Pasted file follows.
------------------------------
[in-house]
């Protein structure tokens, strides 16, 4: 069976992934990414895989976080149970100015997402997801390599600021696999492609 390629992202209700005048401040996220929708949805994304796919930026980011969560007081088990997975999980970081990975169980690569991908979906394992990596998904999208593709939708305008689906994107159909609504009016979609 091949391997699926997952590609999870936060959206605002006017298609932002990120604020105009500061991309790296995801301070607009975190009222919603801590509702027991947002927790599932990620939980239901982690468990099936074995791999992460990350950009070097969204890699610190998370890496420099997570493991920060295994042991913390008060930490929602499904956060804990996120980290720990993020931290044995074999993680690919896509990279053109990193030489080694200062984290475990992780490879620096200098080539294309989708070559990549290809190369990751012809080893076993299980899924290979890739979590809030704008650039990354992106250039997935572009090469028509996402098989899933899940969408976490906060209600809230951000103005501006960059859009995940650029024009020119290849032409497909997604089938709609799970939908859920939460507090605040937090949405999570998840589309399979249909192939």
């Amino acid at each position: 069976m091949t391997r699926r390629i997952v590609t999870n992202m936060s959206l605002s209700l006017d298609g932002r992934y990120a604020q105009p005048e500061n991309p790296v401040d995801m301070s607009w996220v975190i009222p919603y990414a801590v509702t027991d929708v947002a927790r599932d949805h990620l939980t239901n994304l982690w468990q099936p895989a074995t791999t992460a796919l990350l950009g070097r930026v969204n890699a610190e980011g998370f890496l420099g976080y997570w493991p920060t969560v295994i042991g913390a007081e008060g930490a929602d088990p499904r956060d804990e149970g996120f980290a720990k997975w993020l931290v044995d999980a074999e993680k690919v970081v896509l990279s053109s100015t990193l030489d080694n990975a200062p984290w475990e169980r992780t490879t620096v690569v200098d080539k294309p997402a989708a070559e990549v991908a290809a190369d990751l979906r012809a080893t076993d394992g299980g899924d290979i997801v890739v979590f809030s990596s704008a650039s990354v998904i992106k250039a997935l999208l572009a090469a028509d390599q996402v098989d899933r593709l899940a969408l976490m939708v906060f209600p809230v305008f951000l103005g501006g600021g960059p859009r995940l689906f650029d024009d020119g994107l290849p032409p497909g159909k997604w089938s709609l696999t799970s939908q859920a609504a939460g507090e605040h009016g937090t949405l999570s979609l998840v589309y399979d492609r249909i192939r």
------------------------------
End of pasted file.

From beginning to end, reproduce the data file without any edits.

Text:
[in-house]
């Protein structure tokens, strides 16, 4: 069976992934990414895989976080149970100015997402997801390599600021696999492609 390629992202209700005048401040996220929708949805994304796919930026980011969560007081088990997975999980970081990975169980690569991908979906394992990596998904999208593709939708305008689906994107159909609504009016979609 091949391997699926997952590609999870936060959206605002006017298609932002990120604020105009500061991309790296995801301070607009975190009222919603801590509702027991947002927790599932990620939980239901982690468990099936074995791999992460990350950009070097969204890699610190998370890496420099997570493991920060295994042991913390008060930490929602499904956060804990996120980290720990993020931290044995074999993680690919896509990279053109990193030489080694200062984290475990992780490879620096200098080539294309989708070559990549290809190369990751012809080893076993299980899924290979890739979590809030704008650039990354992106250039997935572009090469028509996402098989899933899940969408976490906060209600809230951000103005501006960059859009995940650029024009020119290849032409497909997604089938709609799970939908859920939460507090605040937090949405999570998840589309399979249909192939």
């Amino acid at each position: 069976m091949t391997r699926r390629i997952v590609t999870n992202m936060s959206l605002s209700l006017d298609g932002r992934y990120a604020q105009p005048e500061n991309p790296v401040d995801m301070s607009w996220v975190i009222p919603y990414a801590v509702t027991d929708v947002a927790r599932d949805h990620l939980t239901n994304l982690w468990q099936p895989a074995t791999t992460a796919l990350l950009g070097r930026v969204n890699a610190e980011g998370f890496l420099g976080y997570w493991p920060t969560v295994i042991g913390a007081e008060g930490a929602d088990p499904r956060d804990e149970g996120f980290a720990k997975w993020l931290v044995d999980a074999e993680k690919v970081v896509l990279s053109s100015t990193l030489d080694n990975a200062p984290w475990e169980r992780t490879t620096v690569v200098d080539k294309p997402a989708a070559e990549v991908a290809a190369d990751l979906r012809a080893t076993d394992g299980g899924d290979i997801v890739v979590f809030s990596s704008a650039s990354v998904i992106k250039a997935l999208l572009a090469a028509d390599q996402v098989d899933r593709l899940a969408l976490m939708v906060f209600p809230v305008f951000l103005g501006g600021g960059p859009r995940l689906f650029d024009d020119g994107l290849p032409p497909g159909k997604w089938s709609l696999t799970s939908q859920a609504a939460g507090e605040h009016g937090t949405l999570s979609l998840v589309y399979d492609r249909i192939r």